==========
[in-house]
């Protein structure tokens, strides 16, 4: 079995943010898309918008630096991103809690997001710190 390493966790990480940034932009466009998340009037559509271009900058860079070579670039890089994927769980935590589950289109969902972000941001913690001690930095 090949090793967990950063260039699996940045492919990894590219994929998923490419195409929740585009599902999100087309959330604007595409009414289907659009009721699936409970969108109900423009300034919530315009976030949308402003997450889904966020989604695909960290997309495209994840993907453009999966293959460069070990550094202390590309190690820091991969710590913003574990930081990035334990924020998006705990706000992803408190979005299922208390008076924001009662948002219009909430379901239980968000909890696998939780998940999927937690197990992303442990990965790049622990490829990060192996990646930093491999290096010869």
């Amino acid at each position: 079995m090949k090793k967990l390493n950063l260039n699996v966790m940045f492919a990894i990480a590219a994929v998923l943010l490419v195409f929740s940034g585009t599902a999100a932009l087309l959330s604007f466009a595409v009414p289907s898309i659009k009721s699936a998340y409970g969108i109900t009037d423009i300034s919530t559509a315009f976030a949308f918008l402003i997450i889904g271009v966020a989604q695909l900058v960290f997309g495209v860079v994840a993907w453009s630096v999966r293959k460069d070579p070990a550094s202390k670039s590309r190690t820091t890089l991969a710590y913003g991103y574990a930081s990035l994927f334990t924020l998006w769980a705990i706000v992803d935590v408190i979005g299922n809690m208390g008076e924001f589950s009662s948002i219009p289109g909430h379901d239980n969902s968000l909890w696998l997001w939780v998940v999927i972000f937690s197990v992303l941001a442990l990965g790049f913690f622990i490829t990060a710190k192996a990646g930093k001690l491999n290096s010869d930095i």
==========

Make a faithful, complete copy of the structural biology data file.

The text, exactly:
[in-house]
């Protein structure tokens, strides 16, 4: 079995943010898309918008630096991103809690997001710190 390493966790990480940034932009466009998340009037559509271009900058860079070579670039890089994927769980935590589950289109969902972000941001913690001690930095 090949090793967990950063260039699996940045492919990894590219994929998923490419195409929740585009599902999100087309959330604007595409009414289907659009009721699936409970969108109900423009300034919530315009976030949308402003997450889904966020989604695909960290997309495209994840993907453009999966293959460069070990550094202390590309190690820091991969710590913003574990930081990035334990924020998006705990706000992803408190979005299922208390008076924001009662948002219009909430379901239980968000909890696998939780998940999927937690197990992303442990990965790049622990490829990060192996990646930093491999290096010869």
């Amino acid at each position: 079995m090949k090793k967990l390493n950063l260039n699996v966790m940045f492919a990894i990480a590219a994929v998923l943010l490419v195409f929740s940034g585009t599902a999100a932009l087309l959330s604007f466009a595409v009414p289907s898309i659009k009721s699936a998340y409970g969108i109900t009037d423009i300034s919530t559509a315009f976030a949308f918008l402003i997450i889904g271009v966020a989604q695909l900058v960290f997309g495209v860079v994840a993907w453009s630096v999966r293959k460069d070579p070990a550094s202390k670039s590309r190690t820091t890089l991969a710590y913003g991103y574990a930081s990035l994927f334990t924020l998006w769980a705990i706000v992803d935590v408190i979005g299922n809690m208390g008076e924001f589950s009662s948002i219009p289109g909430h379901d239980n969902s968000l909890w696998l997001w939780v998940v999927i972000f937690s197990v992303l941001a442990l990965g790049f913690f622990i490829t990060a710190k192996a990646g930093k001690l491999n290096s010869d930095i």